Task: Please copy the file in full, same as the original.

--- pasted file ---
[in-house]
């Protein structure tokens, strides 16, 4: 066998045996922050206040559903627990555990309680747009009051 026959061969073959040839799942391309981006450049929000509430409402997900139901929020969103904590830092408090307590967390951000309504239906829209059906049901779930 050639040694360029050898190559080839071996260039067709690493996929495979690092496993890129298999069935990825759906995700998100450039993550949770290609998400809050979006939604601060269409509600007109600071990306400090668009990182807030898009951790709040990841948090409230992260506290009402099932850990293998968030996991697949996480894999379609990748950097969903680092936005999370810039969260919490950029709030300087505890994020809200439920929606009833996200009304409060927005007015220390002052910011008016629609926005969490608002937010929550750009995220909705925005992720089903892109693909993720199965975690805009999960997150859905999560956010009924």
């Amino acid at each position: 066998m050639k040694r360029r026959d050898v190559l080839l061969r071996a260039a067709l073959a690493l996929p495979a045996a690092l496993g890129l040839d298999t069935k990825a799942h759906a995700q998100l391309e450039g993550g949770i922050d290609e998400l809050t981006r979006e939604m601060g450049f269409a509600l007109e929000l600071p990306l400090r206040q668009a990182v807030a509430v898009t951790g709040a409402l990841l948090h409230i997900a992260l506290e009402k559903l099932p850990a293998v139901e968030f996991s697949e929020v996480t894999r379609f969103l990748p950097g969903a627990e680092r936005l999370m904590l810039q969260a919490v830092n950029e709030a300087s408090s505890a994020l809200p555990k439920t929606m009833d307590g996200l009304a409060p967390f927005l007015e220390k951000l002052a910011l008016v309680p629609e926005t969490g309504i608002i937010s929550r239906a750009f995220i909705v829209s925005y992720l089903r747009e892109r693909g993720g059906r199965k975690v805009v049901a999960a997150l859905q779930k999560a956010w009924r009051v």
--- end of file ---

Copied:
[in-house]
């Protein structure tokens, strides 16, 4: 066998045996922050206040559903627990555990309680747009009051 026959061969073959040839799942391309981006450049929000509430409402997900139901929020969103904590830092408090307590967390951000309504239906829209059906049901779930 050639040694360029050898190559080839071996260039067709690493996929495979690092496993890129298999069935990825759906995700998100450039993550949770290609998400809050979006939604601060269409509600007109600071990306400090668009990182807030898009951790709040990841948090409230992260506290009402099932850990293998968030996991697949996480894999379609990748950097969903680092936005999370810039969260919490950029709030300087505890994020809200439920929606009833996200009304409060927005007015220390002052910011008016629609926005969490608002937010929550750009995220909705925005992720089903892109693909993720199965975690805009999960997150859905999560956010009924």
């Amino acid at each position: 066998m050639k040694r360029r026959d050898v190559l080839l061969r071996a260039a067709l073959a690493l996929p495979a045996a690092l496993g890129l040839d298999t069935k990825a799942h759906a995700q998100l391309e450039g993550g949770i922050d290609e998400l809050t981006r979006e939604m601060g450049f269409a509600l007109e929000l600071p990306l400090r206040q668009a990182v807030a509430v898009t951790g709040a409402l990841l948090h409230i997900a992260l506290e009402k559903l099932p850990a293998v139901e968030f996991s697949e929020v996480t894999r379609f969103l990748p950097g969903a627990e680092r936005l999370m904590l810039q969260a919490v830092n950029e709030a300087s408090s505890a994020l809200p555990k439920t929606m009833d307590g996200l009304a409060p967390f927005l007015e220390k951000l002052a910011l008016v309680p629609e926005t969490g309504i608002i937010s929550r239906a750009f995220i909705v829209s925005y992720l089903r747009e892109r693909g993720g059906r199965k975690v805009v049901a999960a997150l859905q779930k999560a956010w009924r009051v």